With this approach it’s still recommended to do some research to make sure you’re not going to totally miss the wall when you throw the pasta! Try visiting their website to see what kind of music they’re into.


Blog Strategy #4: Just give me coverage. Any coverage.


Feeling bummed out about all the rejections? Try create a campaign that targets all the outlets with a really high approval rate. The quality of their shares might not be so good, but at least you know you’re dramatically increasing the odds of getting your name out there.


YouTube channels


Another set of influential outlets on SubmitHub come in the form of YouTube channels. These folks will upload your song to their channel, exposing it to their user base. You can visit their website to get an idea of how many plays their uploads typically generate.


When sending to YouTube channels, the majority of them will ask you for copyright permission to monetize the upload -- this is how they make money to keep their channels running. You’ll still have complete control over your song everywhere else, it’s just that on their specific channel, they’re asking you for permission to keep the earnings.


For some artists, giving monetization permission is a no-no. But for others, it’s totally worth it. A good YouTube channel can generate thousands of plays for your song, and many of those listeners will end up looking you up on Spotify, so you end up earning money there anyway.


YouTube channels also tend to upload songs less frequently than other outlets on SubmitHub; i.e. one per day. That means they might like your song, just not enough for the top spot, and will share your music on their smaller SoundCloud or Spotify, or in a playlist on their YouTube. And again, the alternative is no coverage at all, which is something to keep in mind!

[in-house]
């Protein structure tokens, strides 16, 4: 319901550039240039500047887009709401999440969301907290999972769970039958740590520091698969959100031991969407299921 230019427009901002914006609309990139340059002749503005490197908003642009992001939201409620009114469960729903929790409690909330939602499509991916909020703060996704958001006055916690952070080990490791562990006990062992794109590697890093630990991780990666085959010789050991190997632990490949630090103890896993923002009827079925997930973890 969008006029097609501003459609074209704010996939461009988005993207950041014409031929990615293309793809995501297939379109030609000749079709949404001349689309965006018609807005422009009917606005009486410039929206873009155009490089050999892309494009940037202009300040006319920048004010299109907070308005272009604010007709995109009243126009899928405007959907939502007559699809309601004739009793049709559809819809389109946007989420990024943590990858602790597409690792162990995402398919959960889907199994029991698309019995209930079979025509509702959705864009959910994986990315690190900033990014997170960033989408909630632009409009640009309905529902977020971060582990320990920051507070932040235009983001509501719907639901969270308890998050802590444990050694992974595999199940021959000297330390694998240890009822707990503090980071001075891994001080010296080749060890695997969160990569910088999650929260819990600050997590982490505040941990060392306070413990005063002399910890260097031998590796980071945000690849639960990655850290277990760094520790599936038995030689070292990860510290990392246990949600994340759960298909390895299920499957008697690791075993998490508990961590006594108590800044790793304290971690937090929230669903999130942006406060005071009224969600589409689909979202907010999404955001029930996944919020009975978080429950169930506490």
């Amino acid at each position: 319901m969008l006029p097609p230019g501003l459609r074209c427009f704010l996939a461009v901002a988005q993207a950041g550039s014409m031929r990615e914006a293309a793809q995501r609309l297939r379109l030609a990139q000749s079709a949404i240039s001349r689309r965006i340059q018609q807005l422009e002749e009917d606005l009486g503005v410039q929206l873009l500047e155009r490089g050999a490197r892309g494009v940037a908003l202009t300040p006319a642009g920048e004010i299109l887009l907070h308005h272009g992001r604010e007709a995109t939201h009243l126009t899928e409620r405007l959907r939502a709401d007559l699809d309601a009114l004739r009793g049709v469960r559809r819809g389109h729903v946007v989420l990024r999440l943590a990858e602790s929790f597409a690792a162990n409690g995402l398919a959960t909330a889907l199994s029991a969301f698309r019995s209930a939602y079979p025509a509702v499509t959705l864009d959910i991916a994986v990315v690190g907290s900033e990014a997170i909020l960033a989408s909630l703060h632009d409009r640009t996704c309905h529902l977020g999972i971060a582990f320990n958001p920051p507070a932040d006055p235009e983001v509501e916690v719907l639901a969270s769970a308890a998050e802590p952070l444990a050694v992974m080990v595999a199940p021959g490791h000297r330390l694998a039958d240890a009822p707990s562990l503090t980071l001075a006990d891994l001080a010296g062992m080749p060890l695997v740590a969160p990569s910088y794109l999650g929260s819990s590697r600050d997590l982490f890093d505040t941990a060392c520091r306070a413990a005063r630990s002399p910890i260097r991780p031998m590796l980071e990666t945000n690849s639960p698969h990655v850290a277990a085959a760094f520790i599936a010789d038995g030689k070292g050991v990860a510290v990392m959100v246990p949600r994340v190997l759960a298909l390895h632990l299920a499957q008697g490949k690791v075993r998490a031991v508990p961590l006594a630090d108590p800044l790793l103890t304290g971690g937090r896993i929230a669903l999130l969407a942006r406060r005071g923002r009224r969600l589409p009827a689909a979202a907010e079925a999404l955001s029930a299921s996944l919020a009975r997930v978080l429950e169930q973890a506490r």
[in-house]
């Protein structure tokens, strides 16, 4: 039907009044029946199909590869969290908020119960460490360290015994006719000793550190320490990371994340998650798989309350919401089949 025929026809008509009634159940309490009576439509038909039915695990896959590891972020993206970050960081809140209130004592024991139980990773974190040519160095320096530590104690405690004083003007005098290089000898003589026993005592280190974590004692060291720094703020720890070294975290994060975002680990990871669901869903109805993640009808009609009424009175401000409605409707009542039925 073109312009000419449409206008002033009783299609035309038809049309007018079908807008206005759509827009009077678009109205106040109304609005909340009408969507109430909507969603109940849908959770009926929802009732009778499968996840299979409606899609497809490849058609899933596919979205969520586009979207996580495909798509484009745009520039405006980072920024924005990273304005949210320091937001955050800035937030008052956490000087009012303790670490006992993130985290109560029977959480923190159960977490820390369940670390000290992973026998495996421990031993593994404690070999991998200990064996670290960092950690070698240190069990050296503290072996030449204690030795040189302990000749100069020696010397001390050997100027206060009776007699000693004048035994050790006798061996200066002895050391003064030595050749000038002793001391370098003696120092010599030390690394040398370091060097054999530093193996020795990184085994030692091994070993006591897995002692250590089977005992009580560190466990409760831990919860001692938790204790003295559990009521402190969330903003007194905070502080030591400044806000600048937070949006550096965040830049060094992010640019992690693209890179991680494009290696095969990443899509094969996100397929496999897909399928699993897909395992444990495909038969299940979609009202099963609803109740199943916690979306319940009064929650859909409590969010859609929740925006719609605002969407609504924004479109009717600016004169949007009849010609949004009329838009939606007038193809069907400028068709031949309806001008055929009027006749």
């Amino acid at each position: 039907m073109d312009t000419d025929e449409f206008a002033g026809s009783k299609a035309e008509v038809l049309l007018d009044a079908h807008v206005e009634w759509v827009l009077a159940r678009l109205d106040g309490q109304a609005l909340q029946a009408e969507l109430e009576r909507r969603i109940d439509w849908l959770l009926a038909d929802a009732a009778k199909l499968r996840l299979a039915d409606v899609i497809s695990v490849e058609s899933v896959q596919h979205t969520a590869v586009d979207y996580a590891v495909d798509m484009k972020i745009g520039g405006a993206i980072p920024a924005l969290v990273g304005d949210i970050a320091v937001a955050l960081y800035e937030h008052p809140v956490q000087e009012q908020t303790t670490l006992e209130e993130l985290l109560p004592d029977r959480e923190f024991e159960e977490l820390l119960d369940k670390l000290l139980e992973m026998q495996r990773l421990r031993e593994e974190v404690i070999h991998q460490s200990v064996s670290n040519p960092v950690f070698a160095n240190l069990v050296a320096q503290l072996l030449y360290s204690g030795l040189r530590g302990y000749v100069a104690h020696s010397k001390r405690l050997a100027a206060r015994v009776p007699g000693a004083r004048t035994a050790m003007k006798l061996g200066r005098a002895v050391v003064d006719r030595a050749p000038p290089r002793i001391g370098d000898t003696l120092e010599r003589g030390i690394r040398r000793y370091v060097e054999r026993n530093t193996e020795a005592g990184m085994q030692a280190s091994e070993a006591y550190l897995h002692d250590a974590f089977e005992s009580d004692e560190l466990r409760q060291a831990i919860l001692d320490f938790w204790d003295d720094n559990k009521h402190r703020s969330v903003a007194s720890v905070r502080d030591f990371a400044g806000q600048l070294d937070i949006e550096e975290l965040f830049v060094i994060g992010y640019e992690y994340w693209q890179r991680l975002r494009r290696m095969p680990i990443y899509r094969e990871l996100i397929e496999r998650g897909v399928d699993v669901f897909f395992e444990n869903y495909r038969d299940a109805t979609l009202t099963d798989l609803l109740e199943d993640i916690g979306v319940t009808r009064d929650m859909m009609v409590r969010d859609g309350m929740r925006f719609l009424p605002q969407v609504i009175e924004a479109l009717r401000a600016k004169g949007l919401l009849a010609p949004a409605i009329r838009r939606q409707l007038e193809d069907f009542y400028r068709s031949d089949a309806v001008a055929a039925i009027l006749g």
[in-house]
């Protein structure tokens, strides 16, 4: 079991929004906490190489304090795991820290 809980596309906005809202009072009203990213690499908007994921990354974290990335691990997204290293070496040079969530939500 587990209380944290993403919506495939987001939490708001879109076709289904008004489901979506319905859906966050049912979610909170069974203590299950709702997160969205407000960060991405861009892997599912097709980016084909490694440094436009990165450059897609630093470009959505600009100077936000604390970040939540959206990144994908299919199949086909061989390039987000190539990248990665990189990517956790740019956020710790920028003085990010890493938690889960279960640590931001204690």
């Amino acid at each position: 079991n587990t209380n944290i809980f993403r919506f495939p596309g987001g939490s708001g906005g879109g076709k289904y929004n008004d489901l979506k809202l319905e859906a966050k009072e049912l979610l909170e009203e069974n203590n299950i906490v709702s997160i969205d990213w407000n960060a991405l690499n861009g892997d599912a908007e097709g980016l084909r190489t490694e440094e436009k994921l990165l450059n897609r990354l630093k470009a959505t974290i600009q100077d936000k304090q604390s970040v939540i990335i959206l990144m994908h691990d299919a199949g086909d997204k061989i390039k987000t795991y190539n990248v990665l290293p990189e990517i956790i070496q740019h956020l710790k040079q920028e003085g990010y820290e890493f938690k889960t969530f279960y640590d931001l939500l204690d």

Spotify playlists


There are three types of Spotify playlists:



  1. Editorial (created by Spotify employees)

  2. Algorithmic (eg, your “daily mix”)

  3. Independent (these are the ones on SubmitHub)


Your ultimate goal is to get included in editorial playlists on Spotify (#1). This is very hard to accomplish. While Spotify has a tool in their artists dashboard that lets users submit to their editorial teams, the chances of being featured are slim to none. So, your best way is to get a bunch of independent playlists (#3) so that Spotify’s algorithms (#2) notice you, causing you to pop up on the radar of their editors (#1).


So, how can you use SubmitHub to increase your Spotify plays? First up, don’t expect tens of thousands of plays overnight. But, you can work your way there with these two strategies:


Spotify Strategy #1: Target the playlists who generate lots of plays.



Next to each playlister on SubmitHub you’ll see an “Avg plays” number. This is based on data we’ve collected from artists who use SubmitHub. Click on this to see a breakdown of how each of their playlists. Some of them can generate a few thousand plays, and at roughly $4 per 1,000 streams, you’ll earn your money back real quick.


Spotify Strategy #2: Target as many playlists as you can, no matter how small they are, because it sends a good signal to Spotify’s algorithms.


It’s widely believed that Spotify’s algorithmic playlists look at how many playlists you’ve been added to when deciding whether to include your song or not. So, a lot of labels and publicists will send to every independent playlister they can because they know that even if it doesn’t get them many plays, it will have a positive impact on their chances of getting included in the algorithmic playlists.


Put another way: the more independent playlists you’re included in, the more likely Spotify is to put your song in their algorithmic and official playlists.


Things to be aware of when sending to Spotify playlisters…



  • We recommend waiting until your song is live on Spotify before sending to any playlisters for consideration.

  • There are lots of playlisters out there buying fake followers or using download gates to grow their user base. These users hardly ever actually listen to the playlist.

    • I’ve gone ahead and written an entire article about it here.

    • The way we “combat” this on SubmitHub is to try and give you data about how many plays that playlister’s playlist actually generates. We recommend paying attention to that number rather than looking at how many followers they have in total.




You’ve reached the end :)